Now, I don’t want to come over as a know-it-all, nor do I want to judge the way other people handle their contracts, so I’ll propose a few anecdotes of my own.
Anecdote #1: Purdy Please?!
This was about a year ago. I’d put a notice up on this site that I was available for a new contract and got a phone call a few days later, if I would accept a two-week contract to interface an existing system to a brand-new web service for it to obtain geo-location data. The contract was to be done post-haste, so the person searching for a developer was in a hurry.
I have a list of developers that I can call if I have a contract that is too big for me to handle by myself, or if I don’t have time to do the contract myself. These are all people I’ve worked with before and for whom I can vouch in terms of their being good programmers. When I had put the notice up on my site that I was available, I didn’t expect to get calls quite that quickly, so with the deadline as close as it was, there was no way I could accept the contract myself. When pushed a bit (the guy was 300 km away from his client and needed to get a developer right now) I took out my list and made a few calls. I found a suitable developer, and earned a commission for the referral.
Crisis averted, and everybody happy: the programmer that got to do the job, the HR person looking for a programmer, the client and me all got what we wanted, and three out of four were a bit richer after the deal – the fourth had his product, so will be a bit richer by now as well.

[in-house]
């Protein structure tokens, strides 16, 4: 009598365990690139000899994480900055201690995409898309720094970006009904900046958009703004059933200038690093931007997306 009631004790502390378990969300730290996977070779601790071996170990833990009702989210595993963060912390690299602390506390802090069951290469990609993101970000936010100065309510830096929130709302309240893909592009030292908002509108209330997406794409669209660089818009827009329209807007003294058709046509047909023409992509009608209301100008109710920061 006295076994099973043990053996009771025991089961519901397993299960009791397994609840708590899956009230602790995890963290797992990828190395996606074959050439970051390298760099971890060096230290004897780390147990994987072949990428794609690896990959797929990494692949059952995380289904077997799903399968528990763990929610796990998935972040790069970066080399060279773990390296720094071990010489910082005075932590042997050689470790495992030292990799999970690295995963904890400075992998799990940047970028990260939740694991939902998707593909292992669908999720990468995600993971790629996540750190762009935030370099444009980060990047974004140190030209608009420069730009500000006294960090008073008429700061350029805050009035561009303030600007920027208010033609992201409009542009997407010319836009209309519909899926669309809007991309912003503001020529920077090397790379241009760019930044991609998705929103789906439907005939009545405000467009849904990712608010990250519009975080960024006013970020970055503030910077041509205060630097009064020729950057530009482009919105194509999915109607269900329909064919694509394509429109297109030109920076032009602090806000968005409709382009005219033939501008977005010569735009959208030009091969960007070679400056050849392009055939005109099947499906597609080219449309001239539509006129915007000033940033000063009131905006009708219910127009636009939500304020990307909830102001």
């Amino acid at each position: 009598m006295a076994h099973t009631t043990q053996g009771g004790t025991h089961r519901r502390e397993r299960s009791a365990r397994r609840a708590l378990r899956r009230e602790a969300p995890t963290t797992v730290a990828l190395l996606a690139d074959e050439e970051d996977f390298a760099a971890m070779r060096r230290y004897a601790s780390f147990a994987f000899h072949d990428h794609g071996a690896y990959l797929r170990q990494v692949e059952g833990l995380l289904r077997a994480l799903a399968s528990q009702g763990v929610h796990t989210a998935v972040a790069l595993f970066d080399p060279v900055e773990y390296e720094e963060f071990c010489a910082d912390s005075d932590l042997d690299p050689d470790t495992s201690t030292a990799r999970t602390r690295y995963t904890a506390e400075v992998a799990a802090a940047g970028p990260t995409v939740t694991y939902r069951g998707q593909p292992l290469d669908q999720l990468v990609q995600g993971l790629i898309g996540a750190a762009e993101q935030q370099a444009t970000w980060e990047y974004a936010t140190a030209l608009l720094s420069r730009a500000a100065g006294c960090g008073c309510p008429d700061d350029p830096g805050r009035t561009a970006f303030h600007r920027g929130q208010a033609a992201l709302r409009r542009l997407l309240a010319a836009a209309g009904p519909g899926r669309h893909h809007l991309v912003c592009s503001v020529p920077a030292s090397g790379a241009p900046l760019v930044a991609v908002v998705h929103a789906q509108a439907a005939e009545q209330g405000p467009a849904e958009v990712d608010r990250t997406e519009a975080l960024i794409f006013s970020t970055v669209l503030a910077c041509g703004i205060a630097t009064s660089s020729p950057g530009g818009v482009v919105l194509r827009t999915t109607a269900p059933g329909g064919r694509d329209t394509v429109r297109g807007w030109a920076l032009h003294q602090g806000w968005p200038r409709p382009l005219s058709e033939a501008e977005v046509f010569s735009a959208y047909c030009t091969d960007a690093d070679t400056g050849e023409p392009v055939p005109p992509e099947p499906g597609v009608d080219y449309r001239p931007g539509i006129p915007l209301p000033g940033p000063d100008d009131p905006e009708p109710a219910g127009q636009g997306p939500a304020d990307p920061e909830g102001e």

Anecdote #2: What do you mean: “what do you need?”?
A few months ago, I got a call asking me to develop the firmware for a new product. The call lasted about thirty minutes and ended with me asking for some material to at least give me a feel of what was needed – something I could base a draft architecture on.
They didn’t have any such documentation – actually wanted me to come up with some. Naturally, I can’t do that: I don’t know the market for the device, nor do I know enough about marketing to come up with that kind of material. All I could do is give them a few pointers, and tell them to come back to me when they had some more information.
Now, this is a case in which no money exchanged hands and the amount of work on my part was really minimal: they basically got an expert opinion on a few questions they had and were happy with the answers they got. They also knew they had a bit more homework to do. Me accepting the contract without that homework being done first would be a waste of my time and theirs – and as my time is their money, they understood that I was saving them money with my questions.
When their homework is done and they do come back to me, the time I spent will have been a good investment on my part. If they don’t do their home work or they don’t come back to me, it will still have been a good investment on my part, but it will not have had the hoped-for return.